Oxytocin is often referred to as the “bonding hormone” because of the role it plays in cementing relationships among humans in groups. Last week, a study showed that the chemical is important for strengthening monogamous relationships.
And a new study released Monday shows that a single nasal spray of synthetic oxytocin may help ease the social challenges facing autistic children.
Researchers at the Yale Child Study Center and other institutions found that a nasal shot of synthetic oxytocin increased an autistic child’s brain function, especially in areas associated with social processing and expression.
Oxytocin and Autism
The new study, published in Proceedings of the National Academy of Sciences, involved 17 autistic children ages 8 to 16.5. Researchers used a standardized socialization test and functional magnetic resonance imaging (fMRI) scans, which allow doctors to track brain function in real-time.
After being given a dose of oxytocin, the children performed a set of tasks, such as classifying a person’s mental state based on an image of his or her eyes—a social judgment—and categorizing images of automobiles—a non-social judgment.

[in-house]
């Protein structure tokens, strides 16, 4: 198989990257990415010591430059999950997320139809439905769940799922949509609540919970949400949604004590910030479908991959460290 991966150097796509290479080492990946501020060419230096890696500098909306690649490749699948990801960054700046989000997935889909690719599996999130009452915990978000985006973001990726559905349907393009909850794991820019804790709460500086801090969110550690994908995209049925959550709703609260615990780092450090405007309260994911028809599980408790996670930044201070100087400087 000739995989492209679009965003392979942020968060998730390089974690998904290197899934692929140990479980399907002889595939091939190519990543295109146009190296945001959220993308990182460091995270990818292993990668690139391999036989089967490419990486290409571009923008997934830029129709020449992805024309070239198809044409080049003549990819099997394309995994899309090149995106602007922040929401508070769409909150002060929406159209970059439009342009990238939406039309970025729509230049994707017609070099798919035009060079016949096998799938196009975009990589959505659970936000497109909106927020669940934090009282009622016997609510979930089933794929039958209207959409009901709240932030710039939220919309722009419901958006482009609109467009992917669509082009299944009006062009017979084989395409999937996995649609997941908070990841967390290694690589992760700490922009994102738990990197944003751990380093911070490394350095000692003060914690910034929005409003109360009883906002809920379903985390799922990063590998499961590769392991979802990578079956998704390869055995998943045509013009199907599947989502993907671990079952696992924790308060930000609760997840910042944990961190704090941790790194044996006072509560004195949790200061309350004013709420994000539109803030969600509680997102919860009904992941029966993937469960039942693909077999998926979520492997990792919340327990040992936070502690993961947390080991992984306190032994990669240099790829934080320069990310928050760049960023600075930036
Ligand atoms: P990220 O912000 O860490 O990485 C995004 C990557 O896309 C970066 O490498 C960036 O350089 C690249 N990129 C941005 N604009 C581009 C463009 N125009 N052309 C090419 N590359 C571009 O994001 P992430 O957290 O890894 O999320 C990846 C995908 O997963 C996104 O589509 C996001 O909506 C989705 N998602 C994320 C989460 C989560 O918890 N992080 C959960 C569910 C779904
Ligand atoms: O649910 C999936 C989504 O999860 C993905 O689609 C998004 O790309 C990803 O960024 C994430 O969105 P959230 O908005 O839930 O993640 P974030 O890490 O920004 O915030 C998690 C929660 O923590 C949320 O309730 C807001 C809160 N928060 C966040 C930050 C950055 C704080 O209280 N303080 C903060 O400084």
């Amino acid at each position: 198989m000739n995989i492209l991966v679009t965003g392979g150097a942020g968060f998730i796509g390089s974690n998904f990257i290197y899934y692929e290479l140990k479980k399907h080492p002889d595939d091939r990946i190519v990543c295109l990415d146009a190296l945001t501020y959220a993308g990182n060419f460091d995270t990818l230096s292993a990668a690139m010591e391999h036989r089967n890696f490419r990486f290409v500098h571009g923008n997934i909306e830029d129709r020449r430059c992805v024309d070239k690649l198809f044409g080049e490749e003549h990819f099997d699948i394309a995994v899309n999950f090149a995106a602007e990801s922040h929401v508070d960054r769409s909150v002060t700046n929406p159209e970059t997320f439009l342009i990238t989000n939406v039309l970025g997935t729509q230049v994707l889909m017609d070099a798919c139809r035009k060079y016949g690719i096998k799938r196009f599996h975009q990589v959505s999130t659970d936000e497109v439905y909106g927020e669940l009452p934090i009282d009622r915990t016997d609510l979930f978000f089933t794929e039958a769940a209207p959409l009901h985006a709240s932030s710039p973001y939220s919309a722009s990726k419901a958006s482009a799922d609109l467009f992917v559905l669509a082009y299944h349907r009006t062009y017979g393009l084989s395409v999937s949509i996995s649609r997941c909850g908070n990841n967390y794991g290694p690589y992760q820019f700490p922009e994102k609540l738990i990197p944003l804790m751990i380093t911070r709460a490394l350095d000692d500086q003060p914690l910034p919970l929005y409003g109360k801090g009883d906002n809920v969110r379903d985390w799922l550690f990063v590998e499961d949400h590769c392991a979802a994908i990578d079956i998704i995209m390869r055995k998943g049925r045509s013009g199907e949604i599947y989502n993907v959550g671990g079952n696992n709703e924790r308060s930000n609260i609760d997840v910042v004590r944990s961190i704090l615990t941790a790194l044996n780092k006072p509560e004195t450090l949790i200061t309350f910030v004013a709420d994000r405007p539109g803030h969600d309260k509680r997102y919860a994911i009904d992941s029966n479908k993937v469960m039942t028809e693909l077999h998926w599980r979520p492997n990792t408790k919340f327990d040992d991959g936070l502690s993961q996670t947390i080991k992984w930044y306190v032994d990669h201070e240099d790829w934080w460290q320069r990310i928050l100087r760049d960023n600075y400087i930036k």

The brain scans showed more activity during social tasks in parts of the brain associated with reward, social perception, and emotional awareness after the children were given oxytocin.
Researchers found that the children given oxytocin nasal spray were also more likely to interact socially, to display fewer repetitive behaviors, and to show an overall improvement in social awareness. The scientists say oxytocin may work by increasing the reward value of social interaction, which is important because the brain regions associated with socialization are often under-active in autistic patients.
The new research echoes the findings of a similar 2010 study on the therapeutic benefits of oxytocin for autism, but the new study included children under the age of 12.
Other Benefits of Oxytocin
Ongoing research shows the important part oxytocin plays in trust, fear, and bonding, whether between a child and a mother during breastfeeding or between members of a married pair.
Recent studies have shown that a dose of oxytocin nasal spray may actually promote fidelity. A study published in the Journal of Neuroscience showed that men in a relationship were more likely to distance themselves from women other than their girlfriends or wives after a shot of oxytocin.
Besides autism (and marital woes), synthetic oxytocin is also being explored as a potential treatment for conditions like social anxiety disorder.
While synthetic oxytocin (sold under the brand names Pitocin and Syntocinon) can be ordered online, researchers say using oxytocin to treat autism is only safe under the strict supervision of a clinical trial.